There are things you can do that science has found can increase your happiness. Give yourself the gift of making habits or, even better, daily personal rituals of those things.
The first is gratitude. Making a habit of feeling and expressing gratitude has a measurable effect on people’s happiness. Start by making a daily ritual of reviewing your day and finding one to three things that happened to feel grateful for. Try to find different things each day. If you have trouble doing this, imagine subtracting something from your life and how much that would diminish your enjoyment of life and then feel grateful that you experience that thing or person.
Next is when someone does something for which you can feel grateful, thank them. A general habit of thanking people when they help you or treat you kindly is good, but you can take it up a notch. Once a day find someone who has helped you and deliver a complete thank you. You thank them, tell them specifically what for, and how it impacted or benefited you. This practice has two benefits. First, focusing on gratitude and how people are kind to you will make you happier. and second, thanking people will make them feel appreciated and will improve your connection to them, and that will make you happier.
The next thing is kindness and compassion. Neuroscience found the people with the happiest brains were meditators. And when their brains lit up as happiest? When they were thinking compassionately. Practice thinking of others as just like you, people on this earth for a limited time with hopes and fears, joys and sorrows, doing their best to navigate uncertain challenges. Remind yourself of people who upset you that they are doing the best they can and you behave poorly at times as well. At least once a day, do something kind for someone else. Don’t look for anything in return or even for thanks, just help someone else out. Science has found it will make you feel better.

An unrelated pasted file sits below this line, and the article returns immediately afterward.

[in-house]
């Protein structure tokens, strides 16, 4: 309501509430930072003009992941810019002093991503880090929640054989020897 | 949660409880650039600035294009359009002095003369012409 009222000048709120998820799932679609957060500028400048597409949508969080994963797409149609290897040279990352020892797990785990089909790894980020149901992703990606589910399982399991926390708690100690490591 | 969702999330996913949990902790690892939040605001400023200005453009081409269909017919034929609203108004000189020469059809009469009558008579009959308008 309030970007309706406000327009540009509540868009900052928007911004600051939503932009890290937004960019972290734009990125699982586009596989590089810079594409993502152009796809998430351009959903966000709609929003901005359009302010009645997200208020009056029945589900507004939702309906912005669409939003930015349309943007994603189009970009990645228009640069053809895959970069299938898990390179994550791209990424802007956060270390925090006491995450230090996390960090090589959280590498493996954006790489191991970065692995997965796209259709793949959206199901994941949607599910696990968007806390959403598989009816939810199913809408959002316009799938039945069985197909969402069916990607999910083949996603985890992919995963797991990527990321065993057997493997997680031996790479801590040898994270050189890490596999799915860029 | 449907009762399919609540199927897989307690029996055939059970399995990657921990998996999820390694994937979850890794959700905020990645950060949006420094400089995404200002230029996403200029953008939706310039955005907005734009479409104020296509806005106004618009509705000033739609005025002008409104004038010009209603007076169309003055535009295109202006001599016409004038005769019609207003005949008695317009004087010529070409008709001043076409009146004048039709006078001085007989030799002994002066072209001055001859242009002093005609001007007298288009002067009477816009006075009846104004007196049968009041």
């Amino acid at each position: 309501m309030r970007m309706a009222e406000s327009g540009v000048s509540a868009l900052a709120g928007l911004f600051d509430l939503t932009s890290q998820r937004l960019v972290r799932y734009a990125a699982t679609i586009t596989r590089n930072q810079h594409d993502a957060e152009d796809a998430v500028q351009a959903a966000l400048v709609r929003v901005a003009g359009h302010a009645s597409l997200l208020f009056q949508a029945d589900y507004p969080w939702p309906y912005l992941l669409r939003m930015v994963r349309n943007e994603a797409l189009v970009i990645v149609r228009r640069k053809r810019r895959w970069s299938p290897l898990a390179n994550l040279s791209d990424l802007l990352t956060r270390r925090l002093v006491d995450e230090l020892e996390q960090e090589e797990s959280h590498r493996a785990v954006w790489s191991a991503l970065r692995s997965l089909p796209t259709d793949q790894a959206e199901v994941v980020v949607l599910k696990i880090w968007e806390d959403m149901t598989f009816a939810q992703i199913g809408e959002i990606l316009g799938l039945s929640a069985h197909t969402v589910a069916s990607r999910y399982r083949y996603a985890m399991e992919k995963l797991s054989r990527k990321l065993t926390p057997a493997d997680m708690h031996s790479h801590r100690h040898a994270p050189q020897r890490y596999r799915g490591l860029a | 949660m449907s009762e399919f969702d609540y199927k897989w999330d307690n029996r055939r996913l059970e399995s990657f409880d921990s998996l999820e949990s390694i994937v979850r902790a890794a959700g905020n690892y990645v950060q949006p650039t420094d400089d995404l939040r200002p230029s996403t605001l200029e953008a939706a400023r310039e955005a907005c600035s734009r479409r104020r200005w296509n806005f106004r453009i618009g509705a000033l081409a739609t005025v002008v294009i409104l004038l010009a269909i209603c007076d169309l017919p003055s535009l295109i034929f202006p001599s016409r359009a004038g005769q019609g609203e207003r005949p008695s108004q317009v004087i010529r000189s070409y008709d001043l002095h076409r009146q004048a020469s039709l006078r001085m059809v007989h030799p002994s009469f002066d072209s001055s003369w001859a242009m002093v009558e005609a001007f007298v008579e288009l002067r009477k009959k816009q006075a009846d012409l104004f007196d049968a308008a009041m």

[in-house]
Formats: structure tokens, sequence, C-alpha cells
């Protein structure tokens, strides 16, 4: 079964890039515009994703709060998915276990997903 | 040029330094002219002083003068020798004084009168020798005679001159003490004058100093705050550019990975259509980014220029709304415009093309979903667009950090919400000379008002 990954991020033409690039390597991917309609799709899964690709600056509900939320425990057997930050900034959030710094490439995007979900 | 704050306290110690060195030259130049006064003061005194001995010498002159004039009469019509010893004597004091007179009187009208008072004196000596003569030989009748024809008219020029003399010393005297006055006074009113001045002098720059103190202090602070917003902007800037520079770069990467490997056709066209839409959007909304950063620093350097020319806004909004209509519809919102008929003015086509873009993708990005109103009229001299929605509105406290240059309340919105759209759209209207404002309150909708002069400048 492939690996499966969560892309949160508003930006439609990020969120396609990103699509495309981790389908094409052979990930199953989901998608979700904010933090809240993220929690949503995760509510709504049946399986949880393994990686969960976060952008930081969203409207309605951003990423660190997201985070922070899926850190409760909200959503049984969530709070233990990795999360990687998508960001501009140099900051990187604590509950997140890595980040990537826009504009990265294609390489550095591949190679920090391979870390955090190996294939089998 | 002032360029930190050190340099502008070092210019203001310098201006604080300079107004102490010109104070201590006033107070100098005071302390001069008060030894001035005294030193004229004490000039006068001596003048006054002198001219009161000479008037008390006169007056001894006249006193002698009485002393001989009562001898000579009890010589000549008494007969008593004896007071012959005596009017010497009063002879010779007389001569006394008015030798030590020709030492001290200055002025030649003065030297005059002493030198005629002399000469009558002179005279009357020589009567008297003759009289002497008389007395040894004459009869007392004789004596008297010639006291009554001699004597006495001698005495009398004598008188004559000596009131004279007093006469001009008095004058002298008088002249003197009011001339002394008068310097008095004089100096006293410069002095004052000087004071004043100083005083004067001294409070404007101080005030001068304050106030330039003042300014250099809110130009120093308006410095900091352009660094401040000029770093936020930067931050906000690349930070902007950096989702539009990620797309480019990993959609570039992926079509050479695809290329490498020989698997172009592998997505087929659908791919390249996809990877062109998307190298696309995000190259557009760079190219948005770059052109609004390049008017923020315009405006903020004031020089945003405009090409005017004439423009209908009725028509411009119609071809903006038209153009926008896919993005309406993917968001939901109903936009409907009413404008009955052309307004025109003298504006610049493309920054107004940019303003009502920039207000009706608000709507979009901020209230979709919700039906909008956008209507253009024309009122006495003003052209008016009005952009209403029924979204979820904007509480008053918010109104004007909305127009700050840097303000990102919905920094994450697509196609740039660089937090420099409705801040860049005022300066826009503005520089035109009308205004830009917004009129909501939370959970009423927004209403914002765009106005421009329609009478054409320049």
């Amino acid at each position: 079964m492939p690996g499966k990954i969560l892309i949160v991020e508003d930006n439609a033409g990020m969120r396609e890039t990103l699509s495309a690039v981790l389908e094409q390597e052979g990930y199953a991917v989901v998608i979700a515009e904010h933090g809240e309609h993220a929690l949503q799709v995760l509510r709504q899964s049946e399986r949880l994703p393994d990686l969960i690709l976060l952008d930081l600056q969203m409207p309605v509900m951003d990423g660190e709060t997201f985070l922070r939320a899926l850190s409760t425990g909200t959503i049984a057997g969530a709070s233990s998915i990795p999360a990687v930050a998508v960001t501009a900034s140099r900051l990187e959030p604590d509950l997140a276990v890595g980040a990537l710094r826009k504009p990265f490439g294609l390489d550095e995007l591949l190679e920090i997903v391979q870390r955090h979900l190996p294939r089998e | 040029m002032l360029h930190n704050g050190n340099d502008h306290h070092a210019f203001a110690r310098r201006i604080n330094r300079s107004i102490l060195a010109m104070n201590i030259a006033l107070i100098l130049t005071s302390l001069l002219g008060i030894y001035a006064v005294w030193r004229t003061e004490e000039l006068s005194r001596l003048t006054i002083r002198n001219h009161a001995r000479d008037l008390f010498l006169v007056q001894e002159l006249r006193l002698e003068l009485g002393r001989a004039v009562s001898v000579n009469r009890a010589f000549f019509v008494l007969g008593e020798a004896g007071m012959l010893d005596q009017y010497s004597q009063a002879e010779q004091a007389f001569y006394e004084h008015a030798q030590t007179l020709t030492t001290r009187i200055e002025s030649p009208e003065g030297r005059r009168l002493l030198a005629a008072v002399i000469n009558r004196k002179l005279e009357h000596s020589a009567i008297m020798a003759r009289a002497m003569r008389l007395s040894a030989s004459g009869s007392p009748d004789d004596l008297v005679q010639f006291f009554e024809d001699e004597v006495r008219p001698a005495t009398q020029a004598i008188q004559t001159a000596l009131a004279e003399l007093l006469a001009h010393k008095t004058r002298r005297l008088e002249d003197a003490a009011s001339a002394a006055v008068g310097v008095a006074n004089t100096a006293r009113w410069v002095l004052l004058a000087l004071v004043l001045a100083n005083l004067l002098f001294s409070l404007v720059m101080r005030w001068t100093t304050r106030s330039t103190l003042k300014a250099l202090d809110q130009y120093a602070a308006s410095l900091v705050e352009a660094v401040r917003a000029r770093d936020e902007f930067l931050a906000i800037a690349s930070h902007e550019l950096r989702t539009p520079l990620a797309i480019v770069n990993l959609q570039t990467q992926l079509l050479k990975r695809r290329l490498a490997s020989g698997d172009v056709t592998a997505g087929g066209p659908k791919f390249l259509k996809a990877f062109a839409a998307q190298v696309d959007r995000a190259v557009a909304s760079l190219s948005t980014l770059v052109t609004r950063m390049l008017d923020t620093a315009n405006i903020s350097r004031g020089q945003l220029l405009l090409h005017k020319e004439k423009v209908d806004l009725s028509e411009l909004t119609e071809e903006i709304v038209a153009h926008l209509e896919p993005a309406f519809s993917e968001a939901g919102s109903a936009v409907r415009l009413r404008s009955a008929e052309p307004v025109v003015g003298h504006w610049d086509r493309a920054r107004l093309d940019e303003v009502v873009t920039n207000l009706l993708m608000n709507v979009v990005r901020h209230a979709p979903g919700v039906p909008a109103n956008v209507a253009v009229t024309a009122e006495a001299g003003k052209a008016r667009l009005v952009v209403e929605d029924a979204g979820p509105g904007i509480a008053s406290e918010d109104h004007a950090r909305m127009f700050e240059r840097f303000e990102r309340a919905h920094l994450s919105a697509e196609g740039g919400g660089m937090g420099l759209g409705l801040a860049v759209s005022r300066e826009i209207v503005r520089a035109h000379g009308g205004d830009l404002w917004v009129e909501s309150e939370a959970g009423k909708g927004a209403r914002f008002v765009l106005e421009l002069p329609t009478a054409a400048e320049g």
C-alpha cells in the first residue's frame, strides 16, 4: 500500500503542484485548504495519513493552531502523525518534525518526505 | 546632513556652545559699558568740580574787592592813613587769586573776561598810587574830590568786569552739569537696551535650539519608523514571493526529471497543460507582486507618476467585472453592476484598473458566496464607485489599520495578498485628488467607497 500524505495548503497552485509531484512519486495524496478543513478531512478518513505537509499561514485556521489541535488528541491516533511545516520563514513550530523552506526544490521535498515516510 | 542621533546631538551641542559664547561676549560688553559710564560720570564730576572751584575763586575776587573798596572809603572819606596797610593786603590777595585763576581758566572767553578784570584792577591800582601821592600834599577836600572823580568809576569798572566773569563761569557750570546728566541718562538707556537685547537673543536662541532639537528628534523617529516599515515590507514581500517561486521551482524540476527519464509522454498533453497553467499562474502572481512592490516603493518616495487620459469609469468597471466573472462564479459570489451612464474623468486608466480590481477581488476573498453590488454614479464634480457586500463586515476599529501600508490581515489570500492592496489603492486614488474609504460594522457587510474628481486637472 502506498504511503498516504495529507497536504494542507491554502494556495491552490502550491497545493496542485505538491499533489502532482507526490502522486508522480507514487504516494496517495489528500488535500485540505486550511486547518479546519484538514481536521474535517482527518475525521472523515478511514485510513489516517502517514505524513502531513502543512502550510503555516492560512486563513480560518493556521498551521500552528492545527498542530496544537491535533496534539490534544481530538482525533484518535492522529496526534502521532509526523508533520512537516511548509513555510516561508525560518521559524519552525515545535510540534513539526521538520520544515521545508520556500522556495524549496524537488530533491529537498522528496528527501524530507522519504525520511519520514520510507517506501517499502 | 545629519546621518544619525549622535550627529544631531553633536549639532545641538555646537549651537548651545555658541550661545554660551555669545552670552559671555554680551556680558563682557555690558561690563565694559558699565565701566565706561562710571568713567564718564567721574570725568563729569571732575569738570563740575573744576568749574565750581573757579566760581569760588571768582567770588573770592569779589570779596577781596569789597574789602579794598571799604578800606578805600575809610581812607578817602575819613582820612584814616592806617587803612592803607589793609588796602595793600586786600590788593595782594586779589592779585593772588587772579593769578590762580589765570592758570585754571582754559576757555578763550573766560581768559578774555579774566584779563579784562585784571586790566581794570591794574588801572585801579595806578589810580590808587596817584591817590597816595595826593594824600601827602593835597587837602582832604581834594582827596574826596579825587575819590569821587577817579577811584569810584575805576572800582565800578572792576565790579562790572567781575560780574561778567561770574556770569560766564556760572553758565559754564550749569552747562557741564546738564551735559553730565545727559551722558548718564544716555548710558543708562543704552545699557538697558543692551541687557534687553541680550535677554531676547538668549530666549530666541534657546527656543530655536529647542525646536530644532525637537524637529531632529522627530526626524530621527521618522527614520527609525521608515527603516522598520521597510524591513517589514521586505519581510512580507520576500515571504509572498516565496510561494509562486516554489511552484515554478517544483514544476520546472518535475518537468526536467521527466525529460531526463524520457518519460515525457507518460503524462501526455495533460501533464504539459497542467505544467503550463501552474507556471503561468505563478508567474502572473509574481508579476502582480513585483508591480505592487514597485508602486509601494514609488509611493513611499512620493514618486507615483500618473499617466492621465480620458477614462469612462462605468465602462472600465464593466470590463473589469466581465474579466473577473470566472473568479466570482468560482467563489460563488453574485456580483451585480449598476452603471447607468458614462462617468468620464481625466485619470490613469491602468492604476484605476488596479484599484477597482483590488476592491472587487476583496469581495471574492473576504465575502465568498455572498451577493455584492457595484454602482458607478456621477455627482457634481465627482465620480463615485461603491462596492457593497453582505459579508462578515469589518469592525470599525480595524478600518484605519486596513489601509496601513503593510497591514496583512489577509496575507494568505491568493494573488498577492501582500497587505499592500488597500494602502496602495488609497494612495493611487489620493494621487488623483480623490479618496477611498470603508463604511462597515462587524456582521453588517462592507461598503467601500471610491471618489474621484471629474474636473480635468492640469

Once a day give yourself a gift. It can be as simple as having a cup of coffee or listening to a song you enjoy or a five-minute conversation with someone you love. But treat it as special. Take a break from your worries and distractions and focus your attention on the gift you are giving yourself. Let yourself really experience and enjoy it. Practice savouring these positive experiences.
Make another daily ritual of finding one to three small things to feel proud of. How small? Single choices. A moment where you could have chosen the easier, the unhealthier, the meaner way to act but instead you chose the harder, the healthier, the kinder. When you choose the salad over the fries. When you do something towards your goals instead of watching TV. When you forgive someone who disappointed you rather than holding a grudge. These are the moments to remember and appreciate yourself for.
Keep the moments small so you can feel pride and be humble at the same time. Focusing on these moments when you’ve done well, by your own standards, will make you feel better and will make you more likely to make better choices more often, which will make you feel better. Over the long-term it’s those small choices that matter most.